Before the window closes on June 30, Ekman-Larsson probably won’t be alone. The buyout is a tool that only fits certain situations, but for teams in need of short-term salary cap relief it can be a useful lever to pull.
For a player to be a candidate he needs to be on a club that needs salary-cap space and can’t have much trade value — even with salary retained. Most of the guys on the list below are on squads that are in their competitive window now, which might be willing to sacrifice future flexibility for immediate-term maneuverability.
Here are a few buyout candidates who could be looking for new jobs in the weeks to come:
2022-23 stats: 26 GP / 3.01 GAA / .903 SV% / -1.1 GSAA
Why the Maple Leafs could consider it: Murray’s work when healthy in 2022-23 was adequate, but he hasn’t posted a season with a positive GSAA since 2018-19 — and his durability is a serious concern.
The Maple Leafs project to have less than $10 million in cap space, but have eight players who held down prominent roles in the postseason hitting unrestricted free agency. Their starting goaltender, Ilya Samsonov, is also a restricted free agent who needs a new deal.
All of that makes the idea of holding onto Murray at a cap hit of around $4.69 million untenable, and the man who brought him in and believed in him — Kyle Dubas — is no longer around.
Toronto wouldn’t be thrilled by the idea of putting $2 million in dead money towards its 2024-25 cap, but it might be worth it for the team to bolster its 2023-24 roster. In some offseasons there might have been a chance of offloading Murray with salary retained, but the goaltender trade market is hot with names like Connor Hellebuyck and Josh Gibson in the mix. There are also plenty of options in free agency.
2022-23 stats: 58 GP / 10 G / 15 A / 25 P / 52.8% CF
Why the Oilers could consider it: Yamamoto is a victim of circumstance in that his age makes his buyout significantly cheaper than it would be otherwise, and Edmonton has one of the least flexible rosters in the NHL.
While the 24-year-old would garner some trade interest, his production has not impressed despite the fact he’s played with elite offensive linemates at times with the Oilers.
A team acquiring Yamamoto would likely ask for the Oilers to retain more than this buyout would cost in 2023-24, making it easier for the Oilers to get rid of him this way. It wouldn’t create a massive amount of savings, but a team with just over $5 million in projected cap space needs all the breathing room it can get.
2022-23 stats: 27 GP / 2.87 GAA / .894 SV% / -7.1 GSAA
Why the Flames could consider it: Making this move wouldn’t make a profound difference for Calgary, but a Flames team with a projected $1.25 million in cap space needs to think creatively.
Vladar has not done anything to suggest he’s more than a replacement-level backup since joining the Flames, and Jacob Markström is clearly the top dog despite a rough 2022-23.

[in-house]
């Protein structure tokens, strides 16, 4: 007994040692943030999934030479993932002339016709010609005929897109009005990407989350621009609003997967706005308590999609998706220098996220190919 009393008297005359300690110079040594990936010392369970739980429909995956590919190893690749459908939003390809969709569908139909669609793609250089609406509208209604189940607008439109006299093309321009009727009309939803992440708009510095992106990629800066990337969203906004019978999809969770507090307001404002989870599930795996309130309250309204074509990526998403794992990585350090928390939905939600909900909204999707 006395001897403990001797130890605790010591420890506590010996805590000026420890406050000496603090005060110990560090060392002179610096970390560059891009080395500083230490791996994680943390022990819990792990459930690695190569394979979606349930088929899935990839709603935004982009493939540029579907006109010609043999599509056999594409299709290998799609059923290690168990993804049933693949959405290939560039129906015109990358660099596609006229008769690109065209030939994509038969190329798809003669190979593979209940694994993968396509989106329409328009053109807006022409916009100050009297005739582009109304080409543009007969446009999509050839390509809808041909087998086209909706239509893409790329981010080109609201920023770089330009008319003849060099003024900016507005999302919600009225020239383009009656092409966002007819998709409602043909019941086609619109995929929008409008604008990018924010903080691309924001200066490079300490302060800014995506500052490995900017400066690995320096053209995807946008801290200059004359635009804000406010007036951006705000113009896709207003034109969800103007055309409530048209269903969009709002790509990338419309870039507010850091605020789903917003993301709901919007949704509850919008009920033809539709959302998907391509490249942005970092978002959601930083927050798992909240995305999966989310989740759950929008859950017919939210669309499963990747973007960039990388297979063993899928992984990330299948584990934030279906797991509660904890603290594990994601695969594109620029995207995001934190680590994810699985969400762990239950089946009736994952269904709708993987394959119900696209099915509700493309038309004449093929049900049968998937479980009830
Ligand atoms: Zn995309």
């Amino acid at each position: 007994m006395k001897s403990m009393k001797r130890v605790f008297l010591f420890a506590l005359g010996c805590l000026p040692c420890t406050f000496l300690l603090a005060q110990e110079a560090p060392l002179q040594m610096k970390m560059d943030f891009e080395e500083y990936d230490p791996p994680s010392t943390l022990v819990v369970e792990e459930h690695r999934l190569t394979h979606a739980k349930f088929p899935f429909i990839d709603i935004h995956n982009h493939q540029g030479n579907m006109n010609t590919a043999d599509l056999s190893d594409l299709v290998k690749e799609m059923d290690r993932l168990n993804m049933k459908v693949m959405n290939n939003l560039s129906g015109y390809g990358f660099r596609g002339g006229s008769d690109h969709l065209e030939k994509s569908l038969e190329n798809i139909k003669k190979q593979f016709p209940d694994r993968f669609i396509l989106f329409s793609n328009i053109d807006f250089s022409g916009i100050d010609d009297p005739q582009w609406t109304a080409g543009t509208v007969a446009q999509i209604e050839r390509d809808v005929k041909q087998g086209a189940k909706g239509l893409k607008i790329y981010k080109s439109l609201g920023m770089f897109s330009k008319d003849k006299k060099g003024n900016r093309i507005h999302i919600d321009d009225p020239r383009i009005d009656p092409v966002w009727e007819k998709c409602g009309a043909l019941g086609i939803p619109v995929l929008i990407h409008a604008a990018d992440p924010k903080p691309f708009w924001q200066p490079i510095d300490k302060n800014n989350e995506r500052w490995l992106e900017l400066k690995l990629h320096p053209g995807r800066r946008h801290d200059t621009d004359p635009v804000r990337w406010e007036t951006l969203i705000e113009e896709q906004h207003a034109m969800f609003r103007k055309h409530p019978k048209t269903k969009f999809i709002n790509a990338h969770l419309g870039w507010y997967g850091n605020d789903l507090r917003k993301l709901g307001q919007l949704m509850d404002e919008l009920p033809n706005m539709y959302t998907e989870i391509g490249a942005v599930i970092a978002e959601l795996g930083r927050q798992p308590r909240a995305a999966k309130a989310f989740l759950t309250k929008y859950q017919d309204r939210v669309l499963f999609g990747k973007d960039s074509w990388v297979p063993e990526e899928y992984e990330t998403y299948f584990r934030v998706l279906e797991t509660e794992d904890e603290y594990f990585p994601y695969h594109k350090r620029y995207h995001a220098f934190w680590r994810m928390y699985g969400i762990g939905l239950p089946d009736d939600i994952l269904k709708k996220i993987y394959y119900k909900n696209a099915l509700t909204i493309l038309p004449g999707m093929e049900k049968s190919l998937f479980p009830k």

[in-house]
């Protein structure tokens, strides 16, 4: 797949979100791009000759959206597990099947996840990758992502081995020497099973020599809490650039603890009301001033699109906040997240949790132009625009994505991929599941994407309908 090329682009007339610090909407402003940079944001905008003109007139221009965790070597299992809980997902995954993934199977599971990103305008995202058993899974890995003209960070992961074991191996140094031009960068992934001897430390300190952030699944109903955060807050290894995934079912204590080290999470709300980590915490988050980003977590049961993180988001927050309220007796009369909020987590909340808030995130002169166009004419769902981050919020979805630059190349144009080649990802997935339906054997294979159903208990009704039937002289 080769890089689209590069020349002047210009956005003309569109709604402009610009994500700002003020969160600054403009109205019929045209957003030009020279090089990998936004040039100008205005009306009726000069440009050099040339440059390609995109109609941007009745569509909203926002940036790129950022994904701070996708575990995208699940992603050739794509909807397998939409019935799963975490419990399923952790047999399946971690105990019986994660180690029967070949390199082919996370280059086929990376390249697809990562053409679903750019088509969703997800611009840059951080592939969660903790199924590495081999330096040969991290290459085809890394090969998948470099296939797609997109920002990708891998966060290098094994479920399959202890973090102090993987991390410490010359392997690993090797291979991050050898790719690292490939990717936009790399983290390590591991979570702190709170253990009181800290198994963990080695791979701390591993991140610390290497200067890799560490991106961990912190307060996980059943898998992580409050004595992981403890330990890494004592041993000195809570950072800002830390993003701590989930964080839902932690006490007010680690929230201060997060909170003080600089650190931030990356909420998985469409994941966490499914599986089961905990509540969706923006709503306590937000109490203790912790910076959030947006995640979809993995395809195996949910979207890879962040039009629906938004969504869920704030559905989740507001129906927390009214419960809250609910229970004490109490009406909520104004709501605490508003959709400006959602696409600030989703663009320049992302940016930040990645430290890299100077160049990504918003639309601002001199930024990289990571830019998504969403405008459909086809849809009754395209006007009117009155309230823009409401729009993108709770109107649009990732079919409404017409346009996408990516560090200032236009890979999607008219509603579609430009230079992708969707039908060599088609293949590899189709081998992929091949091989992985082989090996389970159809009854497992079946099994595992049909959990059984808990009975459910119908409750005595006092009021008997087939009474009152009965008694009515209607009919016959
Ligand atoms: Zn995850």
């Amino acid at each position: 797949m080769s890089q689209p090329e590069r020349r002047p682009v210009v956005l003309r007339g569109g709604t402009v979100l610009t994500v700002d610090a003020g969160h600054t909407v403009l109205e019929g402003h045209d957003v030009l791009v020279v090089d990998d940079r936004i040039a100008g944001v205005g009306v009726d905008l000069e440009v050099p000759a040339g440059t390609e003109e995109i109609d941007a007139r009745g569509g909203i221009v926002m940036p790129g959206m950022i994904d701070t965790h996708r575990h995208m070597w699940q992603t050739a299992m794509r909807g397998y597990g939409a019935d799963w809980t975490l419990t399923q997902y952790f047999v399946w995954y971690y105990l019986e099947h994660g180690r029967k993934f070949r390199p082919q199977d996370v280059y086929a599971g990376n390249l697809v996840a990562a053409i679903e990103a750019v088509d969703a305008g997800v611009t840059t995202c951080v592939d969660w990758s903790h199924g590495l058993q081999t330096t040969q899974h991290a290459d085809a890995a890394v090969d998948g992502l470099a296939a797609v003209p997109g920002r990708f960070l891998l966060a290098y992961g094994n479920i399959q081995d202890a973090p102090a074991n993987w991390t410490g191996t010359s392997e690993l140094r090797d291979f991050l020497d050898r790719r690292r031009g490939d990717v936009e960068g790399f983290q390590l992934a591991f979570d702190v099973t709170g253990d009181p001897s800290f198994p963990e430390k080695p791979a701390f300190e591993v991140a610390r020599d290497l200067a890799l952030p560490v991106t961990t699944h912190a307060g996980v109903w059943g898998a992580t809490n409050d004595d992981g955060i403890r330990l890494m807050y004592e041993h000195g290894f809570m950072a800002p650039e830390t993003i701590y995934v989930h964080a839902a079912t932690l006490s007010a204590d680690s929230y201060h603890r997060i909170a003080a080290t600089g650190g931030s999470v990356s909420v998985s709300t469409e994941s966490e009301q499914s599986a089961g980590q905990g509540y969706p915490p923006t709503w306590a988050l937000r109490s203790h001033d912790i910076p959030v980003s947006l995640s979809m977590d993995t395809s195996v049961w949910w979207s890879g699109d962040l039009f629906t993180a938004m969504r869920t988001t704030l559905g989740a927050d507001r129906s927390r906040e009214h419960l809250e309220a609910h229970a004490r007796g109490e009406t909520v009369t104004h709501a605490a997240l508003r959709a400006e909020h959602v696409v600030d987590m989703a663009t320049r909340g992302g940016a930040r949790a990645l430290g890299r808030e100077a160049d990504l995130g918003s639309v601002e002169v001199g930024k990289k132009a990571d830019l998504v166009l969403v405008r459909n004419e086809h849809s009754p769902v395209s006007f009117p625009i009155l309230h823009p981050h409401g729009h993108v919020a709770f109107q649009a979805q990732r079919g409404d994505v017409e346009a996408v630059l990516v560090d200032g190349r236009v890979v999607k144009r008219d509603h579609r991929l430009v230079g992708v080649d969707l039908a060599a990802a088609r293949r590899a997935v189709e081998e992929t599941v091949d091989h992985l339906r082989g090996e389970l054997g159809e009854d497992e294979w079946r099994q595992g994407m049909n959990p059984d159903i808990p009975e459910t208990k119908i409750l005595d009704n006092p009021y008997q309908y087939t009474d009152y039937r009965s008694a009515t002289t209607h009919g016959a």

If the Flames don’t believe Vladar is on the verge of taking a step forward, they can grab nearly $2 million in savings in each of the next two years, sign an extremely cheap veteran backup to keep some of that space open, and face minimal consequences in the years to come.
It wouldn’t be the best look considering the team traded a third-round pick for Vladar less than two years ago, but new Flames GM Craig Conroy wouldn’t feel beholden to that move.
2022-23 stats: 64 GP / 8 G / 17 A / 25 P / 48.2% CF
Why the Islanders could consider it: Bailey has been a significant figure in Islanders history, but the team is unlikely to have much of an appetite for paying the player — one who was often healthy scratched down the stretch last season — a healthy $5 million.
It’s possible that New York could find a taker for Bailey with salary retained, but it might be a tough sell as he’s coming off a rough season and seems to be slowing down with age. The Islanders project to have just over $5 million in cap space in 2023-24, but that number eclipses $24 million in 2024-45.
That means borrowing some flexibility from the future to help pay for next season’s squad makes sense for this team.
2022-23 stats: 10 GP / 0 G / 1 A / 1 P / 52.9% CF
Why the Bruins could consider it: Having a bottom-pairing defenceman making $3 million doesn’t make sense for a Bruins team facing a cap crunch.
Boston has plenty of money coming off the books after 2023-24, and a $1.3 million dead-money hit should be manageable. Meanwhile, a team incurring the NHL’s biggest performance-bonus overage ($4.5 million) needs help to bolster a win-now 2023-24 roster.
It’s hard to envision Reilly having much value around the league after Boston buried him in the minors for most of 2022-23, especially considering he’s a left-shot defender without any standout physical attributes.
2022-23 stats: 43 GP / 7 G / 7 A / 14 P / 45.4% CF
Why the Canadiens could consider it: Pushing dead-cap hits into the future may not seem intuitive for a Canadiens team with a competitive window that has yet to open, but it’s tough to pay $3.4 million for a forward who’s posted just 14 points in three consecutive seasons.
Armia’s inability to remain healthy and productive for an extended period of time is hurting the Canadiens, who project to have just $725K in cap room for 2023-24 as it stands.
There’s an argument to be made that Montreal could hold onto Armia and try to rehabilitate his value — or buy him out a season later — but if the team wants to find any kind of external help over the next two years it needs to explore moves like this.
Source: Yahoo Sports